The program is free, but pre-registration by Oct. 20 is appreciated. To register call Los Alamos Cooperative Extension Service at 662-2656 or register online at LosAlamosCouncilonCancer.org.
    For more information contact Paula at 570-0906.

    Church plans
    rummage sale

  • On Oct. 1, the Friends of Rachel Anti-Bullying Club, under the direction of John Pawlak kicked off Bullying Prevention Awareness Month on Oct. 1, working with students to create Chains of Kindness. The club and the prevention office will host educational opportunities and have resources available throughout the school year. From left, Erin Kennison, Kes Luchini, Claudia Rice and Mikaela Bayardo.

  • Los Alamos
    Giant No. 6380, 2373 Trinity Dr.
    Date inspected: Aug. 19
    Violations: None.
    Status of Establishment: Approved. No follow up required.

    Giant No. 6371, 3701 Arkansas Ave.
    Date inspected: Aug. 19
    Violations: Two high-risk violations. No soap and towels in hand sink. No sanitizer readily available. Both high-risk violations were corrected at time of inspection. One low-risk violation. All boxes must be stored six inches off the floor.
    Status of Establishment: Approved. No follow up required.

    Starbucks, 1801 Central Ave.
    Date inspected: Aug. 21
    Violations: None.
    Status of Establishment: Approved. No follow up required.

    Los Alamos Medical Center, 3917 West Road
    Date inspected: Aug. 21
    Violations: None.
    Status of Establishment: Approved. No follow up required.

    Knapps Wraps, 128 N.M. 4
    Date inspected: Aug. 26
    Violations: None.
    Status of Establishment: Approved. No follow up required.

  • Los Alamos County and The Family YMCA recently signed a formal agreement that allows the Y to host a Community Education Garden on county-owned property with annually renewable options. This action has provided a home for and will forward previously grant-funded community educational garden efforts. The Y has named staff member David Clark to lead the work and to convene community members to forward the garden.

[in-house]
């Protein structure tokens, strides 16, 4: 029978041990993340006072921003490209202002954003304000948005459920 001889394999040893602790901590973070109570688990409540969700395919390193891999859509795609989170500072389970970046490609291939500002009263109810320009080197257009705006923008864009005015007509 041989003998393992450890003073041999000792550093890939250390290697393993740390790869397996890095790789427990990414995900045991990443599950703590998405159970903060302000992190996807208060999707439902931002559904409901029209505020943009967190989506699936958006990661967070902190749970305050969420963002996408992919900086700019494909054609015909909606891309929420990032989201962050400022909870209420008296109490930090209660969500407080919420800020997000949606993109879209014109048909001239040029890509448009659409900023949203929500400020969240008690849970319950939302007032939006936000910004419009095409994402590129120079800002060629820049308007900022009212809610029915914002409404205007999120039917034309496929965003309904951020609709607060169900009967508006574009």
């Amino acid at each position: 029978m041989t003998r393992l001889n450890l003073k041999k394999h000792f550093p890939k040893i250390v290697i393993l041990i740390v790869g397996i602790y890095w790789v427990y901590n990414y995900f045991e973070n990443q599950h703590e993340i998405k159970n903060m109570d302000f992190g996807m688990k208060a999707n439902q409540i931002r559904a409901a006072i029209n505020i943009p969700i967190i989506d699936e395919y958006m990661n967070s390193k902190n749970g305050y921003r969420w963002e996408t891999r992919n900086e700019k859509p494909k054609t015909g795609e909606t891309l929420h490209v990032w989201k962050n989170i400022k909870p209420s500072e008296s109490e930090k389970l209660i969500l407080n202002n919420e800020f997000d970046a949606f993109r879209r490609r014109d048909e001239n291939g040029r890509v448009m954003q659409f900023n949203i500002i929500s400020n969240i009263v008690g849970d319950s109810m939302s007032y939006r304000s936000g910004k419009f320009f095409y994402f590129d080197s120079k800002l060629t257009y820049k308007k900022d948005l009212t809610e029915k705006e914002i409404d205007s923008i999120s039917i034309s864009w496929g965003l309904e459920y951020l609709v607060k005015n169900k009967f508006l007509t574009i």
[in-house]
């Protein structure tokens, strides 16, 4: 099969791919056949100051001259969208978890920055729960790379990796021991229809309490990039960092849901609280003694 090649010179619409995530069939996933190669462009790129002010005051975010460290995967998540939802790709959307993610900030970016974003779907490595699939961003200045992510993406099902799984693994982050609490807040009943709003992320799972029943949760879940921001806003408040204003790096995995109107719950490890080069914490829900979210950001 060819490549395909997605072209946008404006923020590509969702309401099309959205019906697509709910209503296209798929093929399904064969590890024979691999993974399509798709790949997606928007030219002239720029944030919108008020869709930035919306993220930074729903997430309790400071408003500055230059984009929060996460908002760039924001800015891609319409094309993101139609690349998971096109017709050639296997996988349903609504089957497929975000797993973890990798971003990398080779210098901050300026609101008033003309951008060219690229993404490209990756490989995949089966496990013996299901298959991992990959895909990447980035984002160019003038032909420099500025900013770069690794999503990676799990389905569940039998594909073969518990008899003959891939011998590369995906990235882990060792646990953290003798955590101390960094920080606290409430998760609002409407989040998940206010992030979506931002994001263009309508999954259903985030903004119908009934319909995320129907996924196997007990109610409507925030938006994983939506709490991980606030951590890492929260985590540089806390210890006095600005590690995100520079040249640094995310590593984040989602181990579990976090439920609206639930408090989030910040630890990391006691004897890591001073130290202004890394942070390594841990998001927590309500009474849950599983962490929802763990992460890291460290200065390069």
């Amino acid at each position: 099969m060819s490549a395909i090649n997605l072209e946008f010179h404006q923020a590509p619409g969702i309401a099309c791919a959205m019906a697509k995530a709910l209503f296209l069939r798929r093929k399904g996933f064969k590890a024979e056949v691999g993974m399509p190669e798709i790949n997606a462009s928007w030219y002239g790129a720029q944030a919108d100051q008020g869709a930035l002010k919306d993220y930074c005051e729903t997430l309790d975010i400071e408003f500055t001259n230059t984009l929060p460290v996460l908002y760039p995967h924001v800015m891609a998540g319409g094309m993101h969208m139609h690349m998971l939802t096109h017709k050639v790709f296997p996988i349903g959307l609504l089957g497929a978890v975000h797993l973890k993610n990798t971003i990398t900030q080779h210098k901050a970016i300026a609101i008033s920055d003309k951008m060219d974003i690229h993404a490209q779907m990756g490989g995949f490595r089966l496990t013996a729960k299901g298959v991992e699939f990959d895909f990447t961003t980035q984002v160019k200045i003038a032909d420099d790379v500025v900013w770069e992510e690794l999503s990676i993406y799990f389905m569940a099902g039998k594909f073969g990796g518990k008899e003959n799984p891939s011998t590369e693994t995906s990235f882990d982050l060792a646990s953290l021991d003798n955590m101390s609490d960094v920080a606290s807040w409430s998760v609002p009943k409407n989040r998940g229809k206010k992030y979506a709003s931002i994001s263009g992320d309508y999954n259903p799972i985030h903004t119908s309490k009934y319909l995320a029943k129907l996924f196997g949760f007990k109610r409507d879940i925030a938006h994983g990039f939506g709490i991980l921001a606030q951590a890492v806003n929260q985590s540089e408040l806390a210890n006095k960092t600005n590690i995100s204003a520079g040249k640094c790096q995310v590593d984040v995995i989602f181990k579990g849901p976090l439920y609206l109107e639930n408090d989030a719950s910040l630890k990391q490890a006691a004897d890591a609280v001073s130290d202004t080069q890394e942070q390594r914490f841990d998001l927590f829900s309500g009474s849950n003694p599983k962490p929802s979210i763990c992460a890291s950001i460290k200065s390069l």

Clark is issuing a call for interested parties to attend a planning meeting at 6:30 p.m. Thursday at the Y-Express.
    Additionally, Clark asks individuals who would like to share garden subjects and skills to contact him. Specifically, he is seeking individuals who want to help provide programs based around growing food, especially practices that can be realistically carried out on long term in the region. He is seeking to provide programs that are educational, for specific age groups or all ages, any duration — from an evening seminar to a multi-year project.
    He opens to gather expertise on teaching soil chemistry, water use, drafting and planning, art, history and other areas that could teach hands-on and meaningful projects.
    Interested individuals may contact him at 662-3100 or via email at dclark@laymca.org.

  • The Los Alamos Historical Society will have Dr. David R. Pesiri as the guest speaker at the next part of the “Made in Los Alamos” lecture series.
    “A Perspective on the Laboratory’s Impact on Products and Industry” will be 7:30 p.m. today.
    Los Alamos National Laboratory has a long history in national security, and from this past has come a wealth of technologies and products used every day. In fact, Los Alamos can lay claim to the creation of entire industry segments, starting with precision explosives and extending to materials, computing, medicine and energy.
    Pesiri is the director of Los Alamos National Laboratory’s Richard P. Feynman Center for Innovation. He will describe the theme of innovation — the ability to bring a new technology or idea to unmet markets of need — in the context of Los Alamos. In the breadth and impact that “Made In Los Alamos” has carried throughout its 70-year history, there is a lesson about the past and a prelude to the future.
    Pesiri’s duties include forming strategic partnerships, promoting collaborations to enhance innovation, creating and leveraging valuable intellectual property, developing technology spinouts and promoting economic development within the region and throughout the nation.

  • The public is invited to the Los Alamos Mountaineers’ October meeting to hear a first-hand account of the club’s first organized trek to the Grand Teton in Wyoming in more than a decade.
    Speaker Michael Altherr will describe the trip preparations and results at the meeting, 7 p.m. Wednesday at Fuller Lodge. In addition to the featured talk, the meeting will include refreshments and casual conversation, as well as updates on upcoming trips and safety advice learned from outdoor adventuring.